Mozilla has launched a free website security testing tool which will allow developers and admins to find out if they are indeed using their tools to their full potential.
A free website security testing tool has been made available by Mozilla which allows website developers as well as administrators to find out if they are using all the tools available in the best manner.
The tool, called Observatory, was developed for the domain testing of Mozilla by information security engineer April King. The tool has now been made available for free, along with its source code. It performs around 12 tests, some of which are Contribute.json, cookies, Content Security Policy, HTTP Public Key Pinning, cross-origin resource sharing, HTTP Strict Transport Policy, subresource integrity, redirections, X-Frame options, X-Content-Type-Options, and X-XSS-Protection headers.
April King has said that most of these tools are unheard of by most developers and admins. This is because their documentation is spread over countless articles in many websites and specifications.
When users use Observatory, a score is provided to them after the scan for each of the tests it runs. The score is an indication of how well the corresponding standards have been implemented in the tested website, and recommendations for improvement are provided as well. An overall score for the website is provided as well, grading the verified website. Mozilla has tested more than 1.3 million websites using Observatory.
The results have shown that only 30% of the websites today are using HTTPS, and not even 7% take the advantage of other security measures tested by Observatory. Their testing has revealed that more than 90% of the websites today do not take security as seriously as they should.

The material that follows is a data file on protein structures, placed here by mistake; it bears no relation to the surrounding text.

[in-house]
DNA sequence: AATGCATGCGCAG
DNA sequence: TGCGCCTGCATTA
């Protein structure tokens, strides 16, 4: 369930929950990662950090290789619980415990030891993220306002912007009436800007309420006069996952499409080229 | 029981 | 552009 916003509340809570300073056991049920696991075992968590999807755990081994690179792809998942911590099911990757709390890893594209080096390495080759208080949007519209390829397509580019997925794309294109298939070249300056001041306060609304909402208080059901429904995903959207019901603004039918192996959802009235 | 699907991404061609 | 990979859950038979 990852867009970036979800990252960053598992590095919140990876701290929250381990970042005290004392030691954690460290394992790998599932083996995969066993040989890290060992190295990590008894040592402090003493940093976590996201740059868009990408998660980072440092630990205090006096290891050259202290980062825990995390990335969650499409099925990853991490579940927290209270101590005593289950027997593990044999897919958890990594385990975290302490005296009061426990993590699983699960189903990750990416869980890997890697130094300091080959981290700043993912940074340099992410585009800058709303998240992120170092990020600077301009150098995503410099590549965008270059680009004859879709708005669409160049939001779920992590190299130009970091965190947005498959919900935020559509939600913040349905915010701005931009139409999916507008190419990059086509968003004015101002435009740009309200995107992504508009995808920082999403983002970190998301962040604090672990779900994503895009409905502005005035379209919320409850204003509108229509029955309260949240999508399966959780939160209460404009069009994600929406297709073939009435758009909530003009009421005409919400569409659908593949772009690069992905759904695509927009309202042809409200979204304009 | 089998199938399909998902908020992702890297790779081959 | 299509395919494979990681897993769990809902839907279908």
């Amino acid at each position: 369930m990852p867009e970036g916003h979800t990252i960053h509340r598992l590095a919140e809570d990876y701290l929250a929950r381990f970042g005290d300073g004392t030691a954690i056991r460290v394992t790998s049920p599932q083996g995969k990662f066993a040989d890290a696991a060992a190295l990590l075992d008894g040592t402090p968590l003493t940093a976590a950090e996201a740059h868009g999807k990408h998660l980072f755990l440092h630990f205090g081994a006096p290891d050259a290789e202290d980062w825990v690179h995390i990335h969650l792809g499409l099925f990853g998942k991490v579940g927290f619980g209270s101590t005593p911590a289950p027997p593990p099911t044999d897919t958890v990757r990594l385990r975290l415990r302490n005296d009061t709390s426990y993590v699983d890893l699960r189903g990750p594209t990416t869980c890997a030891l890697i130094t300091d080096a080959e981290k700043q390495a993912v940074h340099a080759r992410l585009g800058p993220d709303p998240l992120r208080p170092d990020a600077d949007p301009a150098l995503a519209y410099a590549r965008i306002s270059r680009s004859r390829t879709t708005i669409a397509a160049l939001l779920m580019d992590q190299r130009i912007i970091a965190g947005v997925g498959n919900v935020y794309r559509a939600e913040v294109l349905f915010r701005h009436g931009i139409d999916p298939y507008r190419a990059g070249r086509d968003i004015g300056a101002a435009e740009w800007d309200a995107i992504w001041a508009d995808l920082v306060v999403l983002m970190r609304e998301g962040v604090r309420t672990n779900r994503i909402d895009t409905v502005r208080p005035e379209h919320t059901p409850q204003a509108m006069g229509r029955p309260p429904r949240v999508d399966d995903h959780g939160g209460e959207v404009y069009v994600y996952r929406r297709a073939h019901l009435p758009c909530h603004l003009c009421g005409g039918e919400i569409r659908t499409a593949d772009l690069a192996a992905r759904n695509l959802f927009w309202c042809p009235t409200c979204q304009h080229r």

While Observatory does provide a good analysis of the security measures taken by the website, it should not be taken as the last word. April King has said that it is quite a developer-centric tool as of now, which means that the grading parameters are set very aggressively to promote better security standards. Therefore, one should not panic on receiving a poor rating by Observatory.
They should only take note of the recommendations provided by it and work to make their security better. The results might not even be as accurate as developers believe them to be, as the needs of different types of websites differ with their complexity.
Mozilla has been proactive in promoting secure measures to be implemented by all. They have been pushing for widespread usage of HTTPS for a while now, and have even made it so that their developer version now gives a warning when a website requests a user’s password over HTTP.